Jeff Biddle 2013-07-17 00:08:54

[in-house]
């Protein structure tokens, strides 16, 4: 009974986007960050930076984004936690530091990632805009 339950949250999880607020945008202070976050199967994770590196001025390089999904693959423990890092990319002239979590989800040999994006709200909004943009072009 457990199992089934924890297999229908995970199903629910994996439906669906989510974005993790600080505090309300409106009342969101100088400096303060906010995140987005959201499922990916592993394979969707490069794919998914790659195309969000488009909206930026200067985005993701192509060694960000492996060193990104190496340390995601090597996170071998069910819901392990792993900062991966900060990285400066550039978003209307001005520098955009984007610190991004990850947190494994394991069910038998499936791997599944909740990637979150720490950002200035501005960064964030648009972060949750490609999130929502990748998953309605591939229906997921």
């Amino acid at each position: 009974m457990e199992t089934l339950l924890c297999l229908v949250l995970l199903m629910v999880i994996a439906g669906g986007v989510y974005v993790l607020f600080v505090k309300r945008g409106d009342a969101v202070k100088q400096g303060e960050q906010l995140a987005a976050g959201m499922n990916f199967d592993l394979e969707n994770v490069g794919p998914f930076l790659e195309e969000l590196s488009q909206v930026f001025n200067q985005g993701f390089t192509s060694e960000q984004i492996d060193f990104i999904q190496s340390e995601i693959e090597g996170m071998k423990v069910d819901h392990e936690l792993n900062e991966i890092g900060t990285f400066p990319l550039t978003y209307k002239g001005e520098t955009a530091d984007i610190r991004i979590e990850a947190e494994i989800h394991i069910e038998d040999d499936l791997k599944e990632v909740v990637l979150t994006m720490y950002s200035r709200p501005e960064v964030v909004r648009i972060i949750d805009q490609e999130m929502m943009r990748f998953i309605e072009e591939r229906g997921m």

Considerations For Relocation Jeff Biddle owns Biddle Law Firm, PLLC, a boutique firm that focuses on family law and consumer bankruptcy cases. Biddle received his B.S. in economics from the University of Utah in 1997 and a J.D. in 2005 from Emory University. He worked as a family law attorney before starting his own firm in 2007. As a child of divorce and a divorced father of four, Biddle helps families through the difficult process of divorce, working with parents in a broken family to discover solutions to the family problems without resorting to litigation if possible. www.TheBiddleLawFirm.com T: (480) 840-3138 School is out for the summer, the kids are outside playing and their parents are inside litigating. Parents often use the breaks from school to make significant changes like moving. Currently, the law only requires notification of a move if it is more than 100 miles. SB 1072 proposes to drastically change A.R.S. § 25-408 and eliminate the 100-mile relocation requirement. Changes in your clients’ lives, the recent legislative change in title 25 and the court’s strong preference for joint legal decision-making and equal parenting time mean that many parents are likely to beat the summer heat by heading to an air-conditioned courtroom. Don’t Forget the Kids When You move The most significant change to the relocation statute proposed by SB 1072 is that it redefines relocation of a child as a residential move that may result in a material change of circumstances affecting the best interests of the child. This includes a change to the child’s school, a significant decrease in the child’s time with either parent, a significant impact on the child’s established routine in the home, school or community, or a move to an address outside of Arizona. It is easy to see that with these parameters, a move of far less than 100 miles could result in any number of these changes. Under the new A.R.S. 25-403, the court must do a “best interests” analysis if the relocation results in a material change of circumstances. Don’t Forget the New Statutory changes When You Go To court Beginning January 1, 2013, the legislature enacted statutory changes that impacted family law, which are extremely important in relocation cases. These changes essentially redefined custody, a term that non-lawyers often misinterpreted to mean physical custody. When discussing children, the legislature now refers to physical custody as parenting time and legal decision-making. It is clear that the preference is toward equal parenting time and joint legal decision-making. Forcing fathers to be parents only on every other weekend places the responsibility far too much on mothers. The responsibility to parent should be borne by both parents equally. Children require a mother and a father to be created and I am happy to see that the courts and legislature have decided that children need both parents after conception as well. Below is some important information to consider when litigating a relocation case: Parent-child relationship Before 2013, the court would consider which parent was the primary caretaker of the child. Now, however, the court must consider the past, present and potential future relationship between the parent and child. If your client has not been that involved with their child’s schooling, religion or other activities in the past, instruct them to take a more active role. While the court typically isn’t supposed to make predictions about the future, presenting evidence about how the relationship between parent and child will improve or deteriorate as a result of the relocation is extremely important. Parents that have been extremely involved in the past should show how relocation will either improve their relationship with the child or, more importantly, show how it will not cause the relationship with the other parent to deteriorate. Parents that have been less involved in the past need to explain why, show positive changes they are making to improve the relationship with the child and explain how the relocation will make the relationship harder to maintain and improve. Being an active parent is extremely rewarding and pays dividends that last a lifetime. Impact of relocation on the child If relocation will cause changes to the child’s routine, the court will need to know the pros and cons of the relocation. Present a school comparison if the school is changing. Look for changes in crime statistics between the new and old residence and the other parent’s residence. How many friends does the child have in the old neighborhood? Are they bonded with friends or mentors at their church? The court should also be presented with evidence regarding involvement with school sports or groups, church activities, and other extracurricular activities that may be changing. It will also be important to present the court with information regarding the amount of driving that the child will be subjected if relocation is allowed. While relocation is often viewed by the parent relocating as a very positive change, both of the parents and the court need to also consider the impact of the relocation on the child. Growing up in a fractured family can be difficult for some children and the effects of relocation should be heavily weighed before making another drastic change in the child’s life. The opportunity to relocate should be a chance to make a positive improvement in the child’s life. Parents should look at this as a chance to identify the root causes for any strain in their relationship and correct them.
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